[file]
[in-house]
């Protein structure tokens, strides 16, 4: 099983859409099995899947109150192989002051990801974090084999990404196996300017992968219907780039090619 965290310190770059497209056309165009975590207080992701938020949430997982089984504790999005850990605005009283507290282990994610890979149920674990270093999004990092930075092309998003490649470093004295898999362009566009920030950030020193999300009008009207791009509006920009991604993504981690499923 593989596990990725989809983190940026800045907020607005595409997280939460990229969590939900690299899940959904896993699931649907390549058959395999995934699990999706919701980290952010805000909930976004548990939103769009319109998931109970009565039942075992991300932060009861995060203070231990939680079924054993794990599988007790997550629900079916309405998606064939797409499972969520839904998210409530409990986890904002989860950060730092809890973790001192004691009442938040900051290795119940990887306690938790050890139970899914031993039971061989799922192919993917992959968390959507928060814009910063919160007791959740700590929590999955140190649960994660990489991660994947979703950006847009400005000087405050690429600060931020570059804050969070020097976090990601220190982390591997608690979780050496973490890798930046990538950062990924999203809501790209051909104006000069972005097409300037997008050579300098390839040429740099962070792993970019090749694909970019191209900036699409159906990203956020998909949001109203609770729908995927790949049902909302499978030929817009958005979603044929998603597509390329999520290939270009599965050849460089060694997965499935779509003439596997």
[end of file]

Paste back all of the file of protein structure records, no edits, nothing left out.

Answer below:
[in-house]
């Protein structure tokens, strides 16, 4: 099983859409099995899947109150192989002051990801974090084999990404196996300017992968219907780039090619 965290310190770059497209056309165009975590207080992701938020949430997982089984504790999005850990605005009283507290282990994610890979149920674990270093999004990092930075092309998003490649470093004295898999362009566009920030950030020193999300009008009207791009509006920009991604993504981690499923 593989596990990725989809983190940026800045907020607005595409997280939460990229969590939900690299899940959904896993699931649907390549058959395999995934699990999706919701980290952010805000909930976004548990939103769009319109998931109970009565039942075992991300932060009861995060203070231990939680079924054993794990599988007790997550629900079916309405998606064939797409499972969520839904998210409530409990986890904002989860950060730092809890973790001192004691009442938040900051290795119940990887306690938790050890139970899914031993039971061989799922192919993917992959968390959507928060814009910063919160007791959740700590929590999955140190649960994660990489991660994947979703950006847009400005000087405050690429600060931020570059804050969070020097976090990601220190982390591997608690979780050496973490890798930046990538950062990924999203809501790209051909104006000069972005097409300037997008050579300098390839040429740099962070792993970019090749694909970019191209900036699409159906990203956020998909949001109203609770729908995927790949049902909302499978030929817009958005979603044929998603597509390329999520290939270009599965050849460089060694997965499935779509003439596997």